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San Diego considers public camping ban

 March 31, 2023 at 12:00 PM PDT

S1: It's time for roundtable on KPBS. Today , we're talking about a proposal from local leaders to ban camping in public places in San Diego. It's a response to something that can be hard to miss the large number of people living in encampments throughout the city. We asked you , our audience , what you thought of the proposed ban.

S2: Find a place for these homeless people to reside. Banning them from existing is not going to work unless you want to put them all in jail.

S1: Would building enough affordable housing solve the problem ? And how Los Angeles public camping ban has impacted the number of people living on the streets there ? That's ahead on Roundtable. First , the news. Welcome to KPBS Roundtable. I'm Matt Hoffman. We're back with you after a few weeks away. And we have some news. Roundtable will now be an hour on KPBS Radio Fridays at noon. And there's going to be a rebroadcast that's airing Sundays at 6 a.m.. You can also stream our show at or from the KPBS app. Today on the show , homelessness. It's a top concern for many San Diegans. And if you've been downtown recently , it's hard to miss the situation that's unfolding on the streets. Now , city leaders have a proposal to address homeless encampments , a ban on camping in public places. The city is also planning to start enforcing a law that prohibits people from living in their vehicles. Joining us to discuss all this news on homelessness are Lisa Haverstock. She's the senior investigative reporter with the voice of San Diego. Gary Worth is also back with us. He's a reporter with the San Diego Union Tribune who often reports on homelessness. And finally , Gail Holland joins us. She reports on homelessness and addiction for the Los Angeles Times. I want to welcome you all to roundtable. Lisa , we'll start with you. This camping ban ordinance.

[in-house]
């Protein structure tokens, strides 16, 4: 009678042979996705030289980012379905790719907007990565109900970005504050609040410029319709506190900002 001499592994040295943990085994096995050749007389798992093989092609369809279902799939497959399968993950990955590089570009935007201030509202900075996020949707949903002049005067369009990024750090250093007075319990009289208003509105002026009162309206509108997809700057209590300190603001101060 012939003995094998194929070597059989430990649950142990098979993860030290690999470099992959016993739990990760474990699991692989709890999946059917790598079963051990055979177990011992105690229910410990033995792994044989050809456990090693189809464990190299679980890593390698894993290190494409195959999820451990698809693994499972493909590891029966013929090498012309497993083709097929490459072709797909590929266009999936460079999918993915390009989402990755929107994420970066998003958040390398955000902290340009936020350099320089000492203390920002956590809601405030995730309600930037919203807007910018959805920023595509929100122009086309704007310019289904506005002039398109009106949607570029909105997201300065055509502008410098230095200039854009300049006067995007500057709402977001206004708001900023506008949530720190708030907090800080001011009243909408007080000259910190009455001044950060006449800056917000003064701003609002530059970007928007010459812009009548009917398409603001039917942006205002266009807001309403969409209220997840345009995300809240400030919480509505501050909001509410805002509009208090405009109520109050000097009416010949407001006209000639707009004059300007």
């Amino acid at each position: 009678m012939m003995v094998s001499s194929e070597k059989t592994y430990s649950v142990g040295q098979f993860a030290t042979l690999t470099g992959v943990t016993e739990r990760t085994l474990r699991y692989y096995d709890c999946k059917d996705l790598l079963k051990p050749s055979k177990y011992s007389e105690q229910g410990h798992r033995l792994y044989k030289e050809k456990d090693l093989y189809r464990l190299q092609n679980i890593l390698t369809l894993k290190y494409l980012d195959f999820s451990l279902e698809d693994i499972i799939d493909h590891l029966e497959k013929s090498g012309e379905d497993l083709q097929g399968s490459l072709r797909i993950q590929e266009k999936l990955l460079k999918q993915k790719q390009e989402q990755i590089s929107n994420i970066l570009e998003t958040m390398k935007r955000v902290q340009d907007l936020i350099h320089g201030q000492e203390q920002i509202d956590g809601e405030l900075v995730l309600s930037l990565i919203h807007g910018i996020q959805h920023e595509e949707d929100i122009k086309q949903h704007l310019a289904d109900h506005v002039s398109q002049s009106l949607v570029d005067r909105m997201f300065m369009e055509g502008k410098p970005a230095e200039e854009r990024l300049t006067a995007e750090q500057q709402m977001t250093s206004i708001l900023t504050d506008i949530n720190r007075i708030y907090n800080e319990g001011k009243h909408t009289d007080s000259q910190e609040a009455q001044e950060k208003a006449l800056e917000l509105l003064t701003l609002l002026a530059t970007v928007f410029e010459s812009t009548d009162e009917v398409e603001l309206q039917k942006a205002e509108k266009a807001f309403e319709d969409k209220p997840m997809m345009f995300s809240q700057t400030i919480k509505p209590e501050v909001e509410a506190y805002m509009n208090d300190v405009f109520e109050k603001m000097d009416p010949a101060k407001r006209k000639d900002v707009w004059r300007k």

S3: And so Steven Whitburn decided that there needed to be more places for people to go so that the city could make a visible dent in unsheltered homelessness. Because per a 2018 Federal Court ruling , you can't enforce any sort of camping ban unless there are shelter options for people. So what he is proposing is to ban camping on public property when there is shelter available , but then also to ban homeless camps at all times within two blocks of schools or shelters in parks , which includes Balboa Park and Mission Bay Park along trolley tracks and some other locations as well. And what he's saying is he wants to open what he's calling see safe sleeping sites where people can be where they're allowed to camp.

S1: And Lisa , we've seen multiple months of record numbers of homeless in downtown San Diego.

S3: The latest downtown partnership count , which is a downtown business group , they had counted more than 1830 people that were sleeping downtown and some areas just outside of it. Um , folks throughout the city are also seeing more open drug use among unhoused folks. And there's a feeling that people that are housed can't escape seeing or running into unhoused people. And unhoused people really feel that tension , too. I think that's really important to mention , that they feel that they're not wanted.

S1: Gary , we understand that this ordinance is supported by the mayor as well.